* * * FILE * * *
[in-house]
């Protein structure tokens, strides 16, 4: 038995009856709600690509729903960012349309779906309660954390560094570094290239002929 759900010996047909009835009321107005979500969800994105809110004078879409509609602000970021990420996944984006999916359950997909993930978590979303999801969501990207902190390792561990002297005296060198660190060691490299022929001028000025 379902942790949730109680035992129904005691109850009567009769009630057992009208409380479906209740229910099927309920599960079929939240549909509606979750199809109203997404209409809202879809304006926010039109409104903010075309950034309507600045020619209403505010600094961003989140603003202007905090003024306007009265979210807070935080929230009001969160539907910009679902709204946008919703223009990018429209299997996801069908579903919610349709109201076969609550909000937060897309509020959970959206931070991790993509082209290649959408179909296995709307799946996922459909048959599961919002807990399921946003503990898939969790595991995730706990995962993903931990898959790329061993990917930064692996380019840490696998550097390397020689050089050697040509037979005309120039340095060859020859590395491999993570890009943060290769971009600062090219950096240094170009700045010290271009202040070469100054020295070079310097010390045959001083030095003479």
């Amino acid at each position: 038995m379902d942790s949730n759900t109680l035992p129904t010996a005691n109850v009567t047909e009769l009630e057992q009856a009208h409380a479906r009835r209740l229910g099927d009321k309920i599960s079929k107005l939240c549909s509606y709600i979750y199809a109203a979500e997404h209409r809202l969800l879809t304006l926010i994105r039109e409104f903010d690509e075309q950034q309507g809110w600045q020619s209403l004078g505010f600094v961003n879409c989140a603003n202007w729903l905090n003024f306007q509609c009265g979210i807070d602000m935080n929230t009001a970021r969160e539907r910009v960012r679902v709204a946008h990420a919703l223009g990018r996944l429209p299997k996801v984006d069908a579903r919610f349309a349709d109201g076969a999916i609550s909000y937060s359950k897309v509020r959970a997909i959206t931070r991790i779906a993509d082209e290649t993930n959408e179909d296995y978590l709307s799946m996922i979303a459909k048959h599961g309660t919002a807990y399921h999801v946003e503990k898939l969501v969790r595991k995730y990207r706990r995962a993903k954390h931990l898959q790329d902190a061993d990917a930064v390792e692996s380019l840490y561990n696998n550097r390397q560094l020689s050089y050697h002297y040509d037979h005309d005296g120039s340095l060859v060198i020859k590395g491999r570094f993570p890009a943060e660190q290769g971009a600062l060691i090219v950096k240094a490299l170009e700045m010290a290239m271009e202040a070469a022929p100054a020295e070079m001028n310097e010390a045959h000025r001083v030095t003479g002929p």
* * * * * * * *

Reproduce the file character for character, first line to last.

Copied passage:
[in-house]
């Protein structure tokens, strides 16, 4: 038995009856709600690509729903960012349309779906309660954390560094570094290239002929 759900010996047909009835009321107005979500969800994105809110004078879409509609602000970021990420996944984006999916359950997909993930978590979303999801969501990207902190390792561990002297005296060198660190060691490299022929001028000025 379902942790949730109680035992129904005691109850009567009769009630057992009208409380479906209740229910099927309920599960079929939240549909509606979750199809109203997404209409809202879809304006926010039109409104903010075309950034309507600045020619209403505010600094961003989140603003202007905090003024306007009265979210807070935080929230009001969160539907910009679902709204946008919703223009990018429209299997996801069908579903919610349709109201076969609550909000937060897309509020959970959206931070991790993509082209290649959408179909296995709307799946996922459909048959599961919002807990399921946003503990898939969790595991995730706990995962993903931990898959790329061993990917930064692996380019840490696998550097390397020689050089050697040509037979005309120039340095060859020859590395491999993570890009943060290769971009600062090219950096240094170009700045010290271009202040070469100054020295070079310097010390045959001083030095003479």
């Amino acid at each position: 038995m379902d942790s949730n759900t109680l035992p129904t010996a005691n109850v009567t047909e009769l009630e057992q009856a009208h409380a479906r009835r209740l229910g099927d009321k309920i599960s079929k107005l939240c549909s509606y709600i979750y199809a109203a979500e997404h209409r809202l969800l879809t304006l926010i994105r039109e409104f903010d690509e075309q950034q309507g809110w600045q020619s209403l004078g505010f600094v961003n879409c989140a603003n202007w729903l905090n003024f306007q509609c009265g979210i807070d602000m935080n929230t009001a970021r969160e539907r910009v960012r679902v709204a946008h990420a919703l223009g990018r996944l429209p299997k996801v984006d069908a579903r919610f349309a349709d109201g076969a999916i609550s909000y937060s359950k897309v509020r959970a997909i959206t931070r991790i779906a993509d082209e290649t993930n959408e179909d296995y978590l709307s799946m996922i979303a459909k048959h599961g309660t919002a807990y399921h999801v946003e503990k898939l969501v969790r595991k995730y990207r706990r995962a993903k954390h931990l898959q790329d902190a061993d990917a930064v390792e692996s380019l840490y561990n696998n550097r390397q560094l020689s050089y050697h002297y040509d037979h005309d005296g120039s340095l060859v060198i020859k590395g491999r570094f993570p890009a943060e660190q290769g971009a600062l060691i090219v950096k240094a490299l170009e700045m010290a290239m271009e202040a070469a022929p100054a020295e070079m001028n310097e010390a045959h000025r001083v030095t003479g002929p």